My suggestion is that if you can get cash back or other benefits you’ll use, it isn’t a bad thing to use the card for the initial purchase. But see what the trade off for doing so is. If there is an annual fee, the cost of that fee may be greater than benefits you’ll receive. But there are quite a few with no cost that have cash back or miles accruals, and those can be used wisely.
I just read an article that said American’s fear maxing out credit cards due to a large purchase, yet many still max out their credit cards. I have often shared my thoughts regarding credit card debt with those who ask my opinion on whether they should use credit cards for items they need (or want).
The issue is when you use the card to make purchases you can’t afford to pay off right away. I don’t suggest this be done unless it’s an emergency (and very few things actually qualify as something that can’t wait). The interest (and late fees due to failing to make a timely payment) can add up quickly and make the cost of the item much more that the original purchase price.
I suggest to cut back on spending anywhere you can to start building up a savings in an easy to access account. No less than 6 months is recommended. No one expects emergencies to arise, and being prepared with cash on hand is a good thing.
Many are in a very tight spot at the moment because they didn’t anticipate a government shutdown and didn’t have savings to help them make it through the weeks without pay. I’ve heard people say they couldn’t pay their mortgage and monthly expenses. And while the shutdown and it’s impact was a terrible thing for those affected, many of the problems could have been avoided with a savings plan.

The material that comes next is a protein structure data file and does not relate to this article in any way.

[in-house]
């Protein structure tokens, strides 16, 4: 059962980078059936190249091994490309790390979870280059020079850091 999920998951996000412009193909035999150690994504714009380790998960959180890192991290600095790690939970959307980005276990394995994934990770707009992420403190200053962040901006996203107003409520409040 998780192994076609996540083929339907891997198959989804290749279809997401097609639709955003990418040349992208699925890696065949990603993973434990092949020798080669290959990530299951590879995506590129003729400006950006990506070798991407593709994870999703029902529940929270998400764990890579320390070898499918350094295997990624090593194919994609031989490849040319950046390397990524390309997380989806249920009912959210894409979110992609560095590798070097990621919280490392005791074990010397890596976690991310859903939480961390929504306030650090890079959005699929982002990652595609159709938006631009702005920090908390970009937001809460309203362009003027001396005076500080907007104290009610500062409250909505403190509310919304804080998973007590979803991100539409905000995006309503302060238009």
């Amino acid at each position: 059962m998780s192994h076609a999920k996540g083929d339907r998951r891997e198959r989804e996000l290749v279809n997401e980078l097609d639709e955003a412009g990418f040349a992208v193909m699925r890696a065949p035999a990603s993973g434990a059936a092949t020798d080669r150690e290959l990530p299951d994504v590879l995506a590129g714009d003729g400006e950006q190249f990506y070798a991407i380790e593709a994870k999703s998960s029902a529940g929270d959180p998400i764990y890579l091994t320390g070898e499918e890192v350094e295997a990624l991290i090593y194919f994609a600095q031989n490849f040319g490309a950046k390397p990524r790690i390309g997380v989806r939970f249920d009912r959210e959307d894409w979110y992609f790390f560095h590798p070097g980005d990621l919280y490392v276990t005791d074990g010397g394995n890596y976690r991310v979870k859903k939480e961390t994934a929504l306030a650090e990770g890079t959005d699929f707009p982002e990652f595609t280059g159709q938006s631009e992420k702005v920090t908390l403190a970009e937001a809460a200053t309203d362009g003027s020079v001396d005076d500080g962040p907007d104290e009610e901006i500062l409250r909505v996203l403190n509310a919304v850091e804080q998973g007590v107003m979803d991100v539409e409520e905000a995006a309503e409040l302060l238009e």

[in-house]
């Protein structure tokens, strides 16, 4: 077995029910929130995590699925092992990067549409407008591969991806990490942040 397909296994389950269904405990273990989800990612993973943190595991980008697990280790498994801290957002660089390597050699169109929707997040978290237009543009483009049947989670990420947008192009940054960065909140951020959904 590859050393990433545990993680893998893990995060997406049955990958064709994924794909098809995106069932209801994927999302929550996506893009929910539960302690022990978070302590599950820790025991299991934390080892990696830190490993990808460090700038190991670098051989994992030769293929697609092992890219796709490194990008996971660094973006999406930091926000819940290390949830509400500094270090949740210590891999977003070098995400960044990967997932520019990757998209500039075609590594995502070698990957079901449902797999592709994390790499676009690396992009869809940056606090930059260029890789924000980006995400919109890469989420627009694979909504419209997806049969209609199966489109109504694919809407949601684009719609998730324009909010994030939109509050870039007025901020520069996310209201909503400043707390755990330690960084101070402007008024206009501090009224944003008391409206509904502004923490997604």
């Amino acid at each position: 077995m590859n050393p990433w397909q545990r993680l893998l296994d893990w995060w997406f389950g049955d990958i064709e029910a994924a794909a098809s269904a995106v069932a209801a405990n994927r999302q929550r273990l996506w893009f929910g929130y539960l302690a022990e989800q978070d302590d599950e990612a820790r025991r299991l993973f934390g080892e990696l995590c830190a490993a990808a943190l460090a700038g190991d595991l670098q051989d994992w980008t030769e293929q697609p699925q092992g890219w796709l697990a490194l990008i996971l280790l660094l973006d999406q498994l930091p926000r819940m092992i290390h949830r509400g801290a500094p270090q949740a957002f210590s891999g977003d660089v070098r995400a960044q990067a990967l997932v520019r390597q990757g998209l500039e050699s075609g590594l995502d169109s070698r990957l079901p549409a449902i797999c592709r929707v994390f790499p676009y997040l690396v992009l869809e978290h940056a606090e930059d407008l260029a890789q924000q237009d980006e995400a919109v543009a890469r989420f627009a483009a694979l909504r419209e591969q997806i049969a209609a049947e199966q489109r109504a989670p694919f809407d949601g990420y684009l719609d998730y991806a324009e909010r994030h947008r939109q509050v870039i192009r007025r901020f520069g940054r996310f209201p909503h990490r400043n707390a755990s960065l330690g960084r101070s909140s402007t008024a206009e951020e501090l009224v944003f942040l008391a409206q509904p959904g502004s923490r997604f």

So if you don’t already have money put away to cover your expenses for at least 3-6 months, please start now. You may think you don’t have extra cash to do so, but take a hard look at your spending. Do you buy fancy Starbucks coffees, or pay for a cable package you don’t really need? What about your cell phone plan or eating out? Honestly look at your spending and see where you can cut back. Put that money you save away where you won’t easily spend it, but can get it when needed for an emergency.
I think you’ll find it isn’t as hard as you think to save some money, and you’ll be glad you did if/when something unexpected strikes.
If you’d like to read the article to which I referred in the introduction, it can be found here.